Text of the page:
The recent move by the Business Roundtable to redefine corporate priorities by emphasizing value beyond shareholder profits is the latest indicator that corporate reputation’s importance is on the rise. The statement supporting “stakeholder value” is also a good sign for public relations professionals who preach corporate responsibility or even strategic activism in U.S. corporate boardrooms. We specialize in messaging to those very stakeholders, especially employees, partners, and customers.
Nearly 200 major CEOs signed on to invest in employees and serve customers as well as deliver for shareholders. The pledge has been embraced by big-brand Business Roundtable members from Apple to JPMorgan Chase.
Some observers take issue with the statement as wrongheaded, seeing it as de-prioritizing every for-profit company’s fiduciary obligation. The Council for Institutional Investors immediately issued a statement in response, expressing “respectful” disagreement, while reinforcing that shareholder value should remain paramount as a corporate goal.
Others have called the statement window-dressing — a gimmick to manage corporate reputation during a time of increasing concern about income inequality, hair-trigger boycotts and cultural polarization. And it’s true that the commitment itself has no teeth. Metrics, incentives, and benchmarks for progress are conspicuously absent from the pledge.
Yet, the Business Roundtable statement didn’t happen in isolation. It comes a year and a half after Black Rock CEO Larry Fink, the largest investor in the world, issued marching orders to top business leaders, urging them to deliver not just financial performance, but “a positive contribution to society.” The New York Times calls CEO activism “the new normal, noting its rise over the past several years.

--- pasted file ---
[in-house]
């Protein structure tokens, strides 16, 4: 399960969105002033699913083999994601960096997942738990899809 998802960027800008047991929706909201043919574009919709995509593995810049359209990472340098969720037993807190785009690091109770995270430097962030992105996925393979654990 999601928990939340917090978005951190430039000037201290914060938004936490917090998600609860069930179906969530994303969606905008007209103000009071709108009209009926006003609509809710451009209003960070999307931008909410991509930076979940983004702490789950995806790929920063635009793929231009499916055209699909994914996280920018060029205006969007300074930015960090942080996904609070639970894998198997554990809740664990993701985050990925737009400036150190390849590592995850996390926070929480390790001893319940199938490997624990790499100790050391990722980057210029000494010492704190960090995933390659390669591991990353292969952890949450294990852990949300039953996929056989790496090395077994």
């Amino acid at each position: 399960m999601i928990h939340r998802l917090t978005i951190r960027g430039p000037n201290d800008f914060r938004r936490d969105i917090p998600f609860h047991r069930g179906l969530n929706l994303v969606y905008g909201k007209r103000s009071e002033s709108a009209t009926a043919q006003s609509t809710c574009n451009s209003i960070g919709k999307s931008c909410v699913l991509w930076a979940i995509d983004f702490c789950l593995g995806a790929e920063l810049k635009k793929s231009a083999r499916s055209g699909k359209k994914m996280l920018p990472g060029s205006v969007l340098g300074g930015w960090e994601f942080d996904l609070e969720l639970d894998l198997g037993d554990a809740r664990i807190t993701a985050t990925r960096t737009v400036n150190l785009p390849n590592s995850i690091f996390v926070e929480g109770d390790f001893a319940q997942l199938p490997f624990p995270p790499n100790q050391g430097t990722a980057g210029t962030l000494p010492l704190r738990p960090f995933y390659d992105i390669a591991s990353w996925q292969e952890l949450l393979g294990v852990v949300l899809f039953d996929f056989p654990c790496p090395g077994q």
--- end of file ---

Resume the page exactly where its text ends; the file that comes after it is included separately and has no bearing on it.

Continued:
Could this mean a sea change in corporate governance? Shareholder value will always reign supreme, but increasingly, corporate leaders are linking it to stakeholder value. The 2018 tax cut and fat corporate profits are a factor, along with the spotlight it placed on rich CEO pay packages. And as we approach full employment, talent recruitment and employee retention have become business imperatives. Millennials in particular pay attention to corporate brand values, both as customers and as a part of the workforce.
The power of social media makes corporate reputation vulnerable to rumor and criticism (whether legitimate or not), and customers expect a level of engagement and participation from brands. And let’s face it, the chaos and controversy courted by this administration may also be a factor in the trend. The public is looking to the private sector for consistent leadership, positive social impact, and stability.
Is the Business Roundtable statement about PR? Sure. But the concerns that drove it aren’t likely to go away, and once corporations put their name to a pledge, they will be held accountable by stakeholders. The “PR move” isn’t just a shallow one; it’s an opportunity for corporate America to engage with audiences who, despite their skepticism, are looking for more from our institutions. For corporate leaders, the stakeholders will only grow more important and the stakes will only get higher.